- 1 Hyper-V 2012 R2: Pros and Cons of Generation 1 vs. Generation 2 VMs
- 2 Harnessing the Power of Hyper-V Network Virtual Switches
- 3 Working with SSH and Secure FTP Servers in Windows
- 4 Discover Windows 8's Hidden Server Features
- 5 Server Virtualization Customer Reviews: VMware, Hyper-V, XenServer and More
HP DL580 Gen8 Server Innovates with Power
Innovation in the commodity server game is no easy feat. New generations of servers tend to have incremental feature updates to go with the latest processor chips.
And when it comes to total cost, calculating the figures involved in running a datacenter typically shows that long-term operating and maintenance expenses far outweigh the initial purchase price. The quickest way to lower operating costs is to reduce the number of servers. As a result, server consolidation continues to be high on the priority list for most IT administrators.
With virtualization firmly established as the primary consolidation tool, the game has changed to maximizing processing power and memory density. While the promise of virtual desktop infrastructure (VDI) nirvana has never really fully materialized, it is seeing more interest as technologies like USB redirection and video fidelity steadily improve. For a server to meet the graphic demands of VDI it needs as many GPU cards as possible.
The introduction of the HP ProLiant DL580 Gen8 represents the company's latest effort to meet these demands while also helping to lower long-term costs. We were given the opportunity to get our hands on a beta system prior to official product launch so we could take the DL580 Gen8 through its paces.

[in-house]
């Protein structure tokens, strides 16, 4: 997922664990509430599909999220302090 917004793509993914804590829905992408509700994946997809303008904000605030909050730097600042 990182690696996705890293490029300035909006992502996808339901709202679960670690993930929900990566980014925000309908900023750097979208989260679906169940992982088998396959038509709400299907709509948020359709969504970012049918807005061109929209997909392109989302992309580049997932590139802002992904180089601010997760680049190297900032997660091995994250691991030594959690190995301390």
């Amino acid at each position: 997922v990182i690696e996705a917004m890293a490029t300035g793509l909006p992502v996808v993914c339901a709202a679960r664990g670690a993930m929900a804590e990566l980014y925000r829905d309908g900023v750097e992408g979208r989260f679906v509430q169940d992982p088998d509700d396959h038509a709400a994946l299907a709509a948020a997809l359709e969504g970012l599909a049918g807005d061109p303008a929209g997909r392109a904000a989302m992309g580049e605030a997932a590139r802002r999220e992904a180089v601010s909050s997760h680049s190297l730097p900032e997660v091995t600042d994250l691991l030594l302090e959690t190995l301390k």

Hardware and Design
Power and cooling are without question the two most significant operating costs for servers. While reducing the number of servers can help, it won't make any difference if you simply trade two boxes for one that has the same power and cooling requirements as the previous two.
Comparing the HP ProLiant DL580 Gen8 to an older DL385 G7 shows significant power gains for the latest generation. Over a 24-hour period the DL385 G7 averaged 183 Watts while the DL580 Gen8 came in around 280 Watts. The older DL385 G7 has two 16-core AMD processors versus the four Intel Xeon processors and 128GB of memory versus 256GB. The bottom line here is you could take all the workloads from three of the older DL385 G7 and run them on a single DL 580 Gen8 with room to spare.
HP has always been a company of engineering excellence, and it definitely shows when you look at the ProLiant DL580 Gen 8's specs. It's obvious when you open the box and look inside as well.
The HP ProLiant DL580 Gen 8 has processing power covered in spades. Four sockets house the latest Intel multi-core CPUs, specifically the Xeon E7-8800/4800v2 family of processors. Our beta system came equipped with four 2.80 GHz E7-4890 v2 15-core processors installed. At launch the system will be able to support 3 TB of memory and up to 6 TB later in the year using 64GB DIMMs.